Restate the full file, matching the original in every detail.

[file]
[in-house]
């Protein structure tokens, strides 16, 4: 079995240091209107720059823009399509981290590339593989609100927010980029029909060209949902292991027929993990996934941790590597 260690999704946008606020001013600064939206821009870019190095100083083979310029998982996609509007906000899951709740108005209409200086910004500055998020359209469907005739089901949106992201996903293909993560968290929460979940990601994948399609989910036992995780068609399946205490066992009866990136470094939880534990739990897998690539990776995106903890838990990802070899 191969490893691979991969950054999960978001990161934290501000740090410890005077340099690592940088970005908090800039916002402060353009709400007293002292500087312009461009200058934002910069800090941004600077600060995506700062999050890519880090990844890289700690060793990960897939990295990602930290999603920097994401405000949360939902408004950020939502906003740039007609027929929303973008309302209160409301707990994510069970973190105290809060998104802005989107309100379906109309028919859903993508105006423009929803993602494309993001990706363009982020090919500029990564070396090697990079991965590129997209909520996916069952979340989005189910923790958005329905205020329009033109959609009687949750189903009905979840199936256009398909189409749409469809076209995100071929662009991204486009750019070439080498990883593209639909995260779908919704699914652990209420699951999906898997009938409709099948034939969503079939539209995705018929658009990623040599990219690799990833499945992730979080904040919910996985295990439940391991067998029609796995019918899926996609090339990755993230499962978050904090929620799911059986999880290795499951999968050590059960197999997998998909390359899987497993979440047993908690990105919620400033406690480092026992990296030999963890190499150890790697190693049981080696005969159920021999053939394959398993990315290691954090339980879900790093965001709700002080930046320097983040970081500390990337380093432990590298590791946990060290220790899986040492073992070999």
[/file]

[in-house]
């Protein structure tokens, strides 16, 4: 079995240091209107720059823009399509981290590339593989609100927010980029029909060209949902292991027929993990996934941790590597 260690999704946008606020001013600064939206821009870019190095100083083979310029998982996609509007906000899951709740108005209409200086910004500055998020359209469907005739089901949106992201996903293909993560968290929460979940990601994948399609989910036992995780068609399946205490066992009866990136470094939880534990739990897998690539990776995106903890838990990802070899 191969490893691979991969950054999960978001990161934290501000740090410890005077340099690592940088970005908090800039916002402060353009709400007293002292500087312009461009200058934002910069800090941004600077600060995506700062999050890519880090990844890289700690060793990960897939990295990602930290999603920097994401405000949360939902408004950020939502906003740039007609027929929303973008309302209160409301707990994510069970973190105290809060998104802005989107309100379906109309028919859903993508105006423009929803993602494309993001990706363009982020090919500029990564070396090697990079991965590129997209909520996916069952979340989005189910923790958005329905205020329009033109959609009687949750189903009905979840199936256009398909189409749409469809076209995100071929662009991204486009750019070439080498990883593209639909995260779908919704699914652990209420699951999906898997009938409709099948034939969503079939539209995705018929658009990623040599990219690799990833499945992730979080904040919910996985295990439940391991067998029609796995019918899926996609090339990755993230499962978050904090929620799911059986999880290795499951999968050590059960197999997998998909390359899987497993979440047993908690990105919620400033406690480092026992990296030999963890190499150890790697190693049981080696005969159920021999053939394959398993990315290691954090339980879900790093965001709700002080930046320097983040970081500390990337380093432990590298590791946990060290220790899986040492073992070999």